Ma’am, There is Suspicious Activity on Your Credit Card Account

I just got off the phone with Navy Federal Credit Union, one of the three banks with whom I do business regularly. My father-in-law, in the US, had sent me an email that the automated fraud detection system had called and asked about my recent card activity. As I’ve had cards frozen before, and it is awfully inconvenient, I pretty rapidly got on the phone and sorted out the situation. It seems that an airline ticket purchase made today was routed through Switzerland, and since I don’t live in Switzerland, the computer figured it was suspicious.

I have such mixed feelings about this. I am very glad that we have the ability to use computers to detect suspected fraudulent activity. What a great tool! In my experience, however, it seems like the software doesn’t work that well: the one time I had a card stolen, it wasn’t caught until I noticed unauthorized activity, and I’ve now been contacted three or four times when in fact I was making perfectly legitimate purchases. I admit that I don’t thoroughly understand the processes used by the fraud detection departments, and they’ve never been able to give me helpful answers. I can’t even imagine the amount of information that is sifted through each day, trying to detect unusual patterns and figure out which ones are possibly suspect. What I have seen makes me think that the computer is running the show, and that there aren’t enough human eyes looking at the information to see if it makes sense in context.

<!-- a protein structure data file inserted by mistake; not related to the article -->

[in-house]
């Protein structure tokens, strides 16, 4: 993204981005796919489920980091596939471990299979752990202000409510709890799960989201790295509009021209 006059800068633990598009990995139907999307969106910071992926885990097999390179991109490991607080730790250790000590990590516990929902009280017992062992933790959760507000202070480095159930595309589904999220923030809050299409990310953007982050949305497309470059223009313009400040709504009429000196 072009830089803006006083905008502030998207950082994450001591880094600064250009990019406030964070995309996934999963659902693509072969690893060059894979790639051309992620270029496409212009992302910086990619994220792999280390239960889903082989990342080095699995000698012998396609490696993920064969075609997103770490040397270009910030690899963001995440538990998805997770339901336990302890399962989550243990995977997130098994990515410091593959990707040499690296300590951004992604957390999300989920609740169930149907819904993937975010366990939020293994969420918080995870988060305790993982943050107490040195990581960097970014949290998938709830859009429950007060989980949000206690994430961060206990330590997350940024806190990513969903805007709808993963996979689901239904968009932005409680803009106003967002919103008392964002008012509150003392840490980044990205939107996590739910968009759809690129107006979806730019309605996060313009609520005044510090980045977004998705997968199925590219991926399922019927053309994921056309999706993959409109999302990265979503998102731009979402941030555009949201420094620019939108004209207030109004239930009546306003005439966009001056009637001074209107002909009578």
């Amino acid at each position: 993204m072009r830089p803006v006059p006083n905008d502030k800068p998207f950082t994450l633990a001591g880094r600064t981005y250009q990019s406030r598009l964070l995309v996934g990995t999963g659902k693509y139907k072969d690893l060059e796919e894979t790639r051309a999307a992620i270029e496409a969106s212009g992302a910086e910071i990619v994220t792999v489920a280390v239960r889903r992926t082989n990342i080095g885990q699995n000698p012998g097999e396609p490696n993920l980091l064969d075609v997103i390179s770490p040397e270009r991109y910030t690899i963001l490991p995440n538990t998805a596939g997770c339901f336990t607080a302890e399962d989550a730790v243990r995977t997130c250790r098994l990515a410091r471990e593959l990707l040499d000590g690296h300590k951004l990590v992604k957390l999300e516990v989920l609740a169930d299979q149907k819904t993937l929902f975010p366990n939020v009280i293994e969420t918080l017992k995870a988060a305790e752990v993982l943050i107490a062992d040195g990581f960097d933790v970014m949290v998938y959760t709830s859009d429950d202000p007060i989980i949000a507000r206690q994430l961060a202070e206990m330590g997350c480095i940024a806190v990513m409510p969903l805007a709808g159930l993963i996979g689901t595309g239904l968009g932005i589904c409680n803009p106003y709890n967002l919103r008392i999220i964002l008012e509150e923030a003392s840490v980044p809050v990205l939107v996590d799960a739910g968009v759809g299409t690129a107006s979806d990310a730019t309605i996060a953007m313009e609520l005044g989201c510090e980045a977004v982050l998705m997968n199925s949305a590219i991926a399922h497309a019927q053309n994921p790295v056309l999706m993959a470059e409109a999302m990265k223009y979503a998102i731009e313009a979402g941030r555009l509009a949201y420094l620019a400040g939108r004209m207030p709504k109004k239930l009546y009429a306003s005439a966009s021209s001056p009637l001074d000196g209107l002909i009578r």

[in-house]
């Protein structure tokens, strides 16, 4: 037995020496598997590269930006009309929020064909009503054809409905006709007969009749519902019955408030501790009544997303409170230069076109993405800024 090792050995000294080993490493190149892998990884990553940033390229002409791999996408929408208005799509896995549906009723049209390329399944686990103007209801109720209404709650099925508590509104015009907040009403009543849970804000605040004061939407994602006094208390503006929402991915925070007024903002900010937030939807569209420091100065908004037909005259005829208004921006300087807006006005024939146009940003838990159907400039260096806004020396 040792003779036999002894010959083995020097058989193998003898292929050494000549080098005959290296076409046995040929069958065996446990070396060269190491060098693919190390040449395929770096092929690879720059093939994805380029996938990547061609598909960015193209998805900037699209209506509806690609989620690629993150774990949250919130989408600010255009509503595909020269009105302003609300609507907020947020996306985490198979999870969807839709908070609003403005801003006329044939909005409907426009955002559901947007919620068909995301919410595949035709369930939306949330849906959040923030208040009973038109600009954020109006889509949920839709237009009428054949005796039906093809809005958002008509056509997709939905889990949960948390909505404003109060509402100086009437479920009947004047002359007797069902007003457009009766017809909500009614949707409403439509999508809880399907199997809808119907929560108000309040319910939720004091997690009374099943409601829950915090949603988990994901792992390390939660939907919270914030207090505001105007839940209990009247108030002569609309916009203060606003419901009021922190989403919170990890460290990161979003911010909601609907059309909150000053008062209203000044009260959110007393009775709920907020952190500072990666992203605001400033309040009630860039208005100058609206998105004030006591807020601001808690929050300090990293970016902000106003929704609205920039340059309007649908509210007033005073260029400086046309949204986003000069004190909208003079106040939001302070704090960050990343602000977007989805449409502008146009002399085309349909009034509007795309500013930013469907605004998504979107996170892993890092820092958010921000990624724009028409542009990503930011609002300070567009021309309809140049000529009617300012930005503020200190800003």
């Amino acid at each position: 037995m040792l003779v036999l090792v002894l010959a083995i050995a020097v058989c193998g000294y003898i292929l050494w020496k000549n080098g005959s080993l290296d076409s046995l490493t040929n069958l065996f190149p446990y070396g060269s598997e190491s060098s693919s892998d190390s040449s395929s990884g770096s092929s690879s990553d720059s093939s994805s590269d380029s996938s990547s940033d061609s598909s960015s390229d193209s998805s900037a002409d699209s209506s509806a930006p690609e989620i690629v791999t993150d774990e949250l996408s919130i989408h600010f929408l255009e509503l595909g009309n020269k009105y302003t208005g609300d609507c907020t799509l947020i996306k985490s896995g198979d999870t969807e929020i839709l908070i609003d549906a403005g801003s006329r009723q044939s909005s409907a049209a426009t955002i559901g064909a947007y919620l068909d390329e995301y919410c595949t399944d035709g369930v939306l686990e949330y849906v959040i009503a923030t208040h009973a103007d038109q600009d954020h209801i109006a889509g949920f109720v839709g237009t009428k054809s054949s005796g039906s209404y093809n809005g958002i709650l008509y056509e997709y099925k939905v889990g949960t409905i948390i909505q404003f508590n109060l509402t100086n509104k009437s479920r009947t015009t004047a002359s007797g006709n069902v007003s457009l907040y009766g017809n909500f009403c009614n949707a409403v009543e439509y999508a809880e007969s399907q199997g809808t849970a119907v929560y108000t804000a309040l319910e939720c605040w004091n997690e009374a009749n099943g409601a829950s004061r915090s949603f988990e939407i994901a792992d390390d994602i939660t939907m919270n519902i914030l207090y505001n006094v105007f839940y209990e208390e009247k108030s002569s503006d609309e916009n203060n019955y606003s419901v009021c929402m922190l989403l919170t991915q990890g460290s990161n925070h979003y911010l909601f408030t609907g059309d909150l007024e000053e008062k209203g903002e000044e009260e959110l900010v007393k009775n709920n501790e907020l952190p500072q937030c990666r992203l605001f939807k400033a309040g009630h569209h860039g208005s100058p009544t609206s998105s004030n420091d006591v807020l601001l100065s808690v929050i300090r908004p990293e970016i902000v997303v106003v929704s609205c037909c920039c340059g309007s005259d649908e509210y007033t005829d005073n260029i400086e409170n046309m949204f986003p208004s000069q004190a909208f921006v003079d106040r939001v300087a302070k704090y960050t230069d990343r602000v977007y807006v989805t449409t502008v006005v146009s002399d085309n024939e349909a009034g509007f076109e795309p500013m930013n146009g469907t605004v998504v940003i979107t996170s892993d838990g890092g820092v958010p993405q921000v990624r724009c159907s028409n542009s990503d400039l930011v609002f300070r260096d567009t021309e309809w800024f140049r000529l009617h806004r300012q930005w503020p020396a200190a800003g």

I know that our nomadic lifestyle isn’t helping much, what with purchases made online from US companies then purchases in little shops in small European towns followed by purchases made by telephone that may or may not post in the country that the purchase was made. (Some day ask me about the time I was furious at my husband for visiting Naples when in fact he was in Uganda.) However, it is our life, and the life of military families all over the world. We travel. We live overseas. We make things complicated.

I’m curious about my readers experiences with the automated credit card fraud detection system. Has it caught fraud? Has it caught you without a working credit card somewhere uncomfortable? Does it make you feel more safe, or more frustrated? Comment away, my friends.

About the Author

Kate Horrell
Kate Horrell is a military financial coach, mom of four teens, and Navy spouse. She has a background in taxes and mortgage banking, and a trove of experience helping other military families with their money. Follow her on twitter @realKateHorrell.
  • Phil Cummings

    NFCU may be a little behind the times – Kirtland FCU (AF) has a flag they can set that disables this for traveling members.